When it comes to good gardening, making sure your plants are positioned correctly is high on the list. A question that is commonly asked is “how much light do plants need?”. All plants need light to survive, so read on to discover more about the relationship between the two.
Understanding how much light your outdoor plants need will ensure that you position them correctly in your outside space. Whether you have flower beds or grow all of your plants in pots, you need to pick an area of your garden that allows them to receive adequate sunlight to thrive.
Of course, different plants require different amounts of light and while all plants will need access to some light in order to flourish, you’ll find that the amount varies greatly amongst different plant species. Some types of plants can do well in shaded areas while others need a lot of sunlight in order to bloom.
So what are some of the things you need to determine to understand how much light your plants need? Here are some things to consider.
Quantity of light put simply, is how much light reaches the leaves of your plants. More precisely it is the amount of light that hits the leaves. The higher the quantity, the more energy your plant will absorb, allowing it to grow faster. Any plant that produces flowers or fruits will likely be a light-loving variety. Flower pigments are made of molecules that need water, sugars, various nutrients and C02 but they’ll only grow if the light intensity is appropriate. If the quantity of light falls short of the requirements, the plant won’t flower, or will try but will give up halfway through the process.
The quality of the light a plant receives is determined by the colour and type of light. Light arrives in different wavelengths, each has a corresponding colour. Plants receive and absorb light differently than people. Plants appear green to the human eye because they reflect green light, this means that plants are rejecting green light because they can’t absorb it. Instead, plants require yellow, orange, red, blue and violet light which they can absorb and use to nourish them, this is also true of invisible light such as the ultraviolet light that comes from the sun.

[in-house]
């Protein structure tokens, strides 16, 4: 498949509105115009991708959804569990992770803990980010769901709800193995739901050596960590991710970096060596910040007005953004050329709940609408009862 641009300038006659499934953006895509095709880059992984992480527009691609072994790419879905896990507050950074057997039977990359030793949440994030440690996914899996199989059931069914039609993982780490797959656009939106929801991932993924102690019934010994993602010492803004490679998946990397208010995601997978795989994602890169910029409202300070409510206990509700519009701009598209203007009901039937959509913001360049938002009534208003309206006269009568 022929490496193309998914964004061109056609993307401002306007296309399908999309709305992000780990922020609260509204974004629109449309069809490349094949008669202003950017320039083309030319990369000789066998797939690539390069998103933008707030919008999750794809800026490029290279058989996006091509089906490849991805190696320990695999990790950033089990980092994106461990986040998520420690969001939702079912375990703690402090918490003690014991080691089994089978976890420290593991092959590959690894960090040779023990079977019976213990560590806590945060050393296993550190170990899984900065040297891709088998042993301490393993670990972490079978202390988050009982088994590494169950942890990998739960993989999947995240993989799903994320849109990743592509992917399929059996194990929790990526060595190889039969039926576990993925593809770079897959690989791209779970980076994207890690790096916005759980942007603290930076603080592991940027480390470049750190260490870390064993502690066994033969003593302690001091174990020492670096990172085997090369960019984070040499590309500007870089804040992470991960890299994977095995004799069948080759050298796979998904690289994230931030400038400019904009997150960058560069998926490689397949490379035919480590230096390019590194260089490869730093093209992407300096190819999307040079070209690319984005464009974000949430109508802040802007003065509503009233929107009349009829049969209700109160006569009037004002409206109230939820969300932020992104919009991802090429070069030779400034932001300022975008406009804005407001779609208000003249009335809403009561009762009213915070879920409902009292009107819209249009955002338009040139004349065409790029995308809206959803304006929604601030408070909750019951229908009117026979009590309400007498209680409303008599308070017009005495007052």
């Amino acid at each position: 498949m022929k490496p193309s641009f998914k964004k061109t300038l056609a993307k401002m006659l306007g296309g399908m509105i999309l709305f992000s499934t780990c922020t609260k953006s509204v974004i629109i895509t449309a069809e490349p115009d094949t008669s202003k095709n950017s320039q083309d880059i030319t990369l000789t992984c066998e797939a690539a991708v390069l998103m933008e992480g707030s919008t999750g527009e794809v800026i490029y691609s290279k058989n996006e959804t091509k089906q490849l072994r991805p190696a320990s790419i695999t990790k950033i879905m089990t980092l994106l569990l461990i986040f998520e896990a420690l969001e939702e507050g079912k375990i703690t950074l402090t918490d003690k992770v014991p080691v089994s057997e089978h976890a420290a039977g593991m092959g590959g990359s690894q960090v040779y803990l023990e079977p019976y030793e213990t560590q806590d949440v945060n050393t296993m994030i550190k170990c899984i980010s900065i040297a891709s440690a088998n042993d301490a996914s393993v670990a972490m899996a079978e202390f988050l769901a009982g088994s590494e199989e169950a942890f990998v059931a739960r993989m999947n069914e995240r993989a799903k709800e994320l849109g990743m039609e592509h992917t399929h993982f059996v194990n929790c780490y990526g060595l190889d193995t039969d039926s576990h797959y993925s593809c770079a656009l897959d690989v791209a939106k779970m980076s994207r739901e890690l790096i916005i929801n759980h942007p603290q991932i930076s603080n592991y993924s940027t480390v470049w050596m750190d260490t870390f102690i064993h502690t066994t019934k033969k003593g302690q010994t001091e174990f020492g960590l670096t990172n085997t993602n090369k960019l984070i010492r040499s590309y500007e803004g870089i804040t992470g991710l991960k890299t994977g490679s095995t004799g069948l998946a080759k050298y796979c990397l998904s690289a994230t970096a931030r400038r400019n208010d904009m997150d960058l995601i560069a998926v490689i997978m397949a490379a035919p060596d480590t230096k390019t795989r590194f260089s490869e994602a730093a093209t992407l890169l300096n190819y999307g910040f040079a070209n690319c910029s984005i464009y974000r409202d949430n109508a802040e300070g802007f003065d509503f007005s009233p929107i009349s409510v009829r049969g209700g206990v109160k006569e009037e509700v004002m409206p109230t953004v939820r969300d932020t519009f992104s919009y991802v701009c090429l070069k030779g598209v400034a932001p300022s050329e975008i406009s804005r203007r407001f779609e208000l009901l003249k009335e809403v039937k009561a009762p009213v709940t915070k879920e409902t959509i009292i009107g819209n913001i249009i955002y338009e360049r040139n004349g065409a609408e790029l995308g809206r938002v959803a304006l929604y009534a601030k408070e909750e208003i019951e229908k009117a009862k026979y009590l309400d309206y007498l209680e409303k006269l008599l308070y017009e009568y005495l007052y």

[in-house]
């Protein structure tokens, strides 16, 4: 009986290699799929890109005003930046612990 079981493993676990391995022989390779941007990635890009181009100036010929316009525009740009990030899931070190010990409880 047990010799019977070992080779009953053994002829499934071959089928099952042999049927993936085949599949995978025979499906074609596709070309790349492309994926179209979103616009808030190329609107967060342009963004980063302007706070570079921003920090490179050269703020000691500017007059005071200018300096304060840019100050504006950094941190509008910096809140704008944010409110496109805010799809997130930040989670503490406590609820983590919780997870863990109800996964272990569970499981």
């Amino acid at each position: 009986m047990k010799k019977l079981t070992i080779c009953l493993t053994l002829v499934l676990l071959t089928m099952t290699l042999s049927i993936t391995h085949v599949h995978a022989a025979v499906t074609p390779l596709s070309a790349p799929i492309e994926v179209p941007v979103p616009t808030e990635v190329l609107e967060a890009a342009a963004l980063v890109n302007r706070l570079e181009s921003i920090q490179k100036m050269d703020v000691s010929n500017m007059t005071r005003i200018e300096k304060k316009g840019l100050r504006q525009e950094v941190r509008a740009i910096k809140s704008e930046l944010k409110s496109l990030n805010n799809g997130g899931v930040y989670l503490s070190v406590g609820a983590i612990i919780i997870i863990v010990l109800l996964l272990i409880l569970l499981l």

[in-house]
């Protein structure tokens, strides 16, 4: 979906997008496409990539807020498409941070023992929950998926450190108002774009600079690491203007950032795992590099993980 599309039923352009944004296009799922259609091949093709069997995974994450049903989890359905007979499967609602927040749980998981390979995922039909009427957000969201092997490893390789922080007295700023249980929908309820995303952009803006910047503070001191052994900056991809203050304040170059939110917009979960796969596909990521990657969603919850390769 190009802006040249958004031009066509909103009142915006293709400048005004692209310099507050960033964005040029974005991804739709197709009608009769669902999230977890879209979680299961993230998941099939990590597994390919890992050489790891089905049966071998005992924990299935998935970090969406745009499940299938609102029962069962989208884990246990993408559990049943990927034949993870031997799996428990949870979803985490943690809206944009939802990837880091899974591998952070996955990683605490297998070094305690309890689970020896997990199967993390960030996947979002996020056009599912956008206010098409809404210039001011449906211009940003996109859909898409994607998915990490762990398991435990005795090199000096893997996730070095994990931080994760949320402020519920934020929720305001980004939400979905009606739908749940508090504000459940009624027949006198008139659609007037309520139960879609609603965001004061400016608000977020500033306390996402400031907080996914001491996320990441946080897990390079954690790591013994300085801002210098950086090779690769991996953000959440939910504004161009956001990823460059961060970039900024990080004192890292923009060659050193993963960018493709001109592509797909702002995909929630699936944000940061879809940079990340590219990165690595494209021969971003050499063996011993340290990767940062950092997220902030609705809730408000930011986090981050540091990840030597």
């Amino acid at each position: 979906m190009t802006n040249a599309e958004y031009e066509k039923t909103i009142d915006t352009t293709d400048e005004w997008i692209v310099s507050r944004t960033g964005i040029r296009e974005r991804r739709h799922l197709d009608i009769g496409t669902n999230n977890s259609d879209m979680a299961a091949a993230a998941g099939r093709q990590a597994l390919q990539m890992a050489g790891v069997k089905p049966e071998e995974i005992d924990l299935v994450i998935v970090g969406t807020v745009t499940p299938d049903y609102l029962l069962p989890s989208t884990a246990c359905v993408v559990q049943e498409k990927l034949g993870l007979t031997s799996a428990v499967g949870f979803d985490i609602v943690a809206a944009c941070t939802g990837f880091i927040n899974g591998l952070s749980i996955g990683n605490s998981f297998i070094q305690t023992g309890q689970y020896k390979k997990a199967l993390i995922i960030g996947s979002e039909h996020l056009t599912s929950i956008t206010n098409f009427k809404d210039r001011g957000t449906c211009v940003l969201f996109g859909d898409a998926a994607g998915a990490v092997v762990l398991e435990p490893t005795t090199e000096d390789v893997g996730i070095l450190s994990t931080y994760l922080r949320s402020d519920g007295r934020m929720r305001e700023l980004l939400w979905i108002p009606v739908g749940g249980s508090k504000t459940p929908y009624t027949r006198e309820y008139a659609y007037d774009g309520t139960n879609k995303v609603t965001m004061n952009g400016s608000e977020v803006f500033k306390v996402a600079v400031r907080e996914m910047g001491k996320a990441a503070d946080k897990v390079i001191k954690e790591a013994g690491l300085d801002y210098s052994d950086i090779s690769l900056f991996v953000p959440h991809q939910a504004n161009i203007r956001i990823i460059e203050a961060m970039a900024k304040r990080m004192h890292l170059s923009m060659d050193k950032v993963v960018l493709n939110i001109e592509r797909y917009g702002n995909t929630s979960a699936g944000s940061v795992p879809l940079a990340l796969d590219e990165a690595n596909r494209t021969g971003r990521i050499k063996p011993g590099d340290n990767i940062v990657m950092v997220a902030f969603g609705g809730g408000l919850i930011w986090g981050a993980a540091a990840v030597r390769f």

Plants that require bright light need to be placed in a full sun position. This means there shouldn’t be anything that blocks the sun from reaching that plant. If your plant label says it likes full sun, make sure that no other plants or items (such as garden furniture) are acting as a barrier between that plant and the source of light it receives.
Plants that thrive in low light conditions still need light to be able to reach them but they won’t require direct sunlight so can be placed away from a direct source of light and will be fine with any barriers that create shade.
If you aren’t sure how much light your plant is getting you can do a shadow test. Here you take a sheet of white paper and hold it up to the source of light. Then put your hand just above the piece of paper. If you can see a sharp shadow on the paper you know it’s in a sunny spot. If the shadow is faint, less light is getting through.
It’s important to understand that light is food for plants. If your garden doesn’t get much light, you need to carefully select hardy, shade-loving plants that can handle this.
It’s also important to bear in mind that the sun will move across your garden from morning to evening. So plants that are in full sun in the morning may be in full shade by lunchtime depending on the aspect of your garden. Monitor this and select the best spots for your plants according to how much light they require.
English ivy is an attractive plant with pretty leaves that can trail, hang or creep along almost any surface.It will thrive indoors or outdoors and is happy in a shady spot.
Fatsia japonica is an evergreen shrub with lovely lobed leaves that bring structure and interest to your outdoor space. This versatile plant prefers dappled shade but won’t decline in a sunny spot either. Expect pretty white flowers and an abundance of black fruit come autumn.
The sun-loving Canary Island date palm is evergreen and sports lovely pinnate leaves and bright yellow flowers followed by red-yellow fruits.
2. English Lavender
English Lavender is a hardy, fragrant shrub that produces purple spiked flowers in the summer months. It likes full sun and doesn’t require a lot of water either.
3. Festuca Glauca
Blue Fescue, or Festuca glauca, is a hardy ornamental grass that thrives in a light spot in the garden. It’s low-maintenance so just put it in the sunshine and let it do its thing!
4. Olive Tree
The Olive tree is perhaps the biggest sun-worshipper of all and loves to bask in a sunny, well-lit spot. This Mediterranean tree produces silver-grey foliage, pretty white flowers followed by black fruit during the warmer months. However, don't expect olives. as they won’t grow in the British climate.
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We hope our tips have helped you understand how to determine the amount of light different plants require. If you would like to know any further information on the topic or want some assistance choosing the best plants for your outdoor space, please get in touch with us here - our team is on hand to help you!
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